This administration did not simply weigh the available evidence on all these issues. It went out of its way to find evidence that fit its theory. And it ignored all the data that contradicted its view of the world.
It is interesting to put all this in chronological context. President Bush was upping the ante about the threat he perceived as Congress got ready to vote on the resolution to give him authority to take action against Iraq in October, 2002. Up until then the American people did not want to go to war simply because Saddam was in violation of U.N. resolutions, or because he was a destabilizing influence in the Middle East. Even the generic specter of “WMD” (conflating chemical, biological, and nuclear weapons) was not enough to move opinion polls sufficienly. It was time to play the nuclear card. Condi Rice and Dick Cheney had already invoked the image of a mushroom cloud engulfing an American city; now it was Bush’s turn: “America must not ignore the threat gathering against us. Facing clear evidence of peril, we cannot wait for the final proof – the smoking gun – that could come in the form of a mushroom cloud.” (October 7, 2002) President Bush gave his Cincinnati speech on October 7th and within two weeks both the House and the Senate agreed to give him the clout he sought – to pressure Saddam and also to go to the U.N. with the country behind him. And, of course, all this was one month before the 2002 elections.
Let’s get back to Scooter. Again, I’ll accept for the sake of argument that Scooter Libby was not part of a conspiracy to deliberately reveal a covert agent’s identity. But it’s quite clear that his job as Chief of Staff and National Security advisor to the Vice President is to do Dick Cheney’s bidding. And it’s an acknowledged fact that Cheney and Libby were major players in leading the push for war in Iraq.
Most Democrats and liberals suspect that the Bush team intentionally distorted the intelligence to achieve their pre-set policy aim – war with Iraq. There is quite a bit of circumstantial evidence for this view.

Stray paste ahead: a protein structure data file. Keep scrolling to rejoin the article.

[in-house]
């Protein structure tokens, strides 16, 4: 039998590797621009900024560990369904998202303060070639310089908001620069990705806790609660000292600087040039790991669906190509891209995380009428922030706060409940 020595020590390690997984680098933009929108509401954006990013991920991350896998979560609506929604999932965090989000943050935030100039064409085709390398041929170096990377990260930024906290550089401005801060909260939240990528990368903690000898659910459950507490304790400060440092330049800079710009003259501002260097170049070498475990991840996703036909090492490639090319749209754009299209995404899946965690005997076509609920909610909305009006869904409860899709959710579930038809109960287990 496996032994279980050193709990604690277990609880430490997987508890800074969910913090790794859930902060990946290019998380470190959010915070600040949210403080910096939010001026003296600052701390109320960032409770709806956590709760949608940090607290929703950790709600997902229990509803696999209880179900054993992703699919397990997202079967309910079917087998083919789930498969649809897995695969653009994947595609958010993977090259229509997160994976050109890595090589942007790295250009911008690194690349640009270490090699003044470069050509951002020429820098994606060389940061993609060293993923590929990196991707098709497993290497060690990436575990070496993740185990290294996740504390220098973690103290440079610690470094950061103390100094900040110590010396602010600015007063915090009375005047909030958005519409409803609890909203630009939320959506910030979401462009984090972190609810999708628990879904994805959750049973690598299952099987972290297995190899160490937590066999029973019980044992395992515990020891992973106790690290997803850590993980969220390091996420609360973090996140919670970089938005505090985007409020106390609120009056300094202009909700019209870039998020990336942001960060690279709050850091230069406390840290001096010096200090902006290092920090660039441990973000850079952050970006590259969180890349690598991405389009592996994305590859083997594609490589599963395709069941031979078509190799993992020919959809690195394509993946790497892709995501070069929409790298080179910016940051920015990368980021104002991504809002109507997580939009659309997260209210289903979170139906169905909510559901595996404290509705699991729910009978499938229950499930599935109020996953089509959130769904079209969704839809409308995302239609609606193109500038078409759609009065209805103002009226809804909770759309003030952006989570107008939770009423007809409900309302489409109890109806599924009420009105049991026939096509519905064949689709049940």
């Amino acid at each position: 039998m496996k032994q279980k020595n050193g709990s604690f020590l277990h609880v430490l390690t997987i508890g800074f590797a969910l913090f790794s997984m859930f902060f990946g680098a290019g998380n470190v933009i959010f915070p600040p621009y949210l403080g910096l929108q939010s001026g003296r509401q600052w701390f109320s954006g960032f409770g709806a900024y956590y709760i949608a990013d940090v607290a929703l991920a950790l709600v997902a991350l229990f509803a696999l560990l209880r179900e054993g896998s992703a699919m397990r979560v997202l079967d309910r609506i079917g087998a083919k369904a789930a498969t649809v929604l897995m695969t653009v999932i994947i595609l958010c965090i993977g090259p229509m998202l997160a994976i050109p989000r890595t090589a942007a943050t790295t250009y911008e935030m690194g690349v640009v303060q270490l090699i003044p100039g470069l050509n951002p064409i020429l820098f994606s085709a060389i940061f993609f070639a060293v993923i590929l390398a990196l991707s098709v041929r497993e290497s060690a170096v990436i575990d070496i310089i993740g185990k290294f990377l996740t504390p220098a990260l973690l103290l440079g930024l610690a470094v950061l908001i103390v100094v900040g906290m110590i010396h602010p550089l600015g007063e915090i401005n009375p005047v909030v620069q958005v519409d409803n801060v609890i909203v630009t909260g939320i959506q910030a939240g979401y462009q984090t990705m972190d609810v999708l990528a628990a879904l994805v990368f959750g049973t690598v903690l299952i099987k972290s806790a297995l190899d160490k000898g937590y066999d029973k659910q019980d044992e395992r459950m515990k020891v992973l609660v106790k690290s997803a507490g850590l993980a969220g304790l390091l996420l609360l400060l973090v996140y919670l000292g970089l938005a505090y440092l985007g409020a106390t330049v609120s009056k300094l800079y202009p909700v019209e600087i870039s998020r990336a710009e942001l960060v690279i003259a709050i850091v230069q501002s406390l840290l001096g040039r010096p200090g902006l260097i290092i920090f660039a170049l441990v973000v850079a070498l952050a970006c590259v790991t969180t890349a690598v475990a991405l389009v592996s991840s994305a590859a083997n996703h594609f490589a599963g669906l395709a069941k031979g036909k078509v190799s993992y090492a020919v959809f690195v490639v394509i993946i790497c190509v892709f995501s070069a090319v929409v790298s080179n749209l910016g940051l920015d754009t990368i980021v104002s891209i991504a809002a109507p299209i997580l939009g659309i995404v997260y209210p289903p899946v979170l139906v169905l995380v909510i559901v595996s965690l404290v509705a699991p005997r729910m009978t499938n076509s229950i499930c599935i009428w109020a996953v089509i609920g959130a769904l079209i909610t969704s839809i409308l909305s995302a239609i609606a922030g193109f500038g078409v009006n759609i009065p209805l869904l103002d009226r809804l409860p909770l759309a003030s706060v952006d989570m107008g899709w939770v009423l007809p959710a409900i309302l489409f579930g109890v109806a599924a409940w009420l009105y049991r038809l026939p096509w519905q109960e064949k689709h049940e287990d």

Many moderates and independents now figure that if it wasn’t an intentional distortion, it certainly was a type of incompetence. I would say this view dovetails with my belief that 20%ers misread the data because their skewed lenses give them a worldview that is warped in the direction of their grandest hopes and deepest fears.
Only the base of conservatives and Republicans have totally bought the ‘bait and switch’ that we’re all about bringing democracy to the world. Only the base seems willing to totally forget the original rationale for war.
The (informal) ‘conspiracy’ in which Scooter Libby was involved was much broader than outing a covert agent. It was a plan to use and hype the intelligence and the arguments that supported the case for going into Iraq and to downplay the intelligence and the arguments that worked against going in.
Congress has approved a number of investigations of the “faulty intelligence” about Iraq. But the Republicans in Congress have shielded the Bush administration from the most important type of investigation – how that intelligence was used and whether or not it was politicized by an administration that had its mind made up.
Until such an investigation is conducted, this issue will be replayed, at least implicitly, in a variety of surrogate battles. It surfaced during the confirmation hearings of Condi Rice for Secretary of State and during the hearings on John Bolton for U.N. Ambassador. It also comes up every time Congress authorizes more money for Iraq. And now it’s the backdrop to the Scooter Libby indictment and Patrick Fitzgerald’s ongoing investigation, presumably of Karl Rove.
On one level, Bush would be better off if Congress had an investigation of the use of pre-war intel because then each of these subsequent battles could be confined to what they are intended to be – confirmation hearings or appropriations for the military. There’s only one problem. I don’t think Bush, Cheney, Rumfeld, Rice, Rove, and Libby WANT an investigation of how they used the pre-war intelligence. Can you blame them?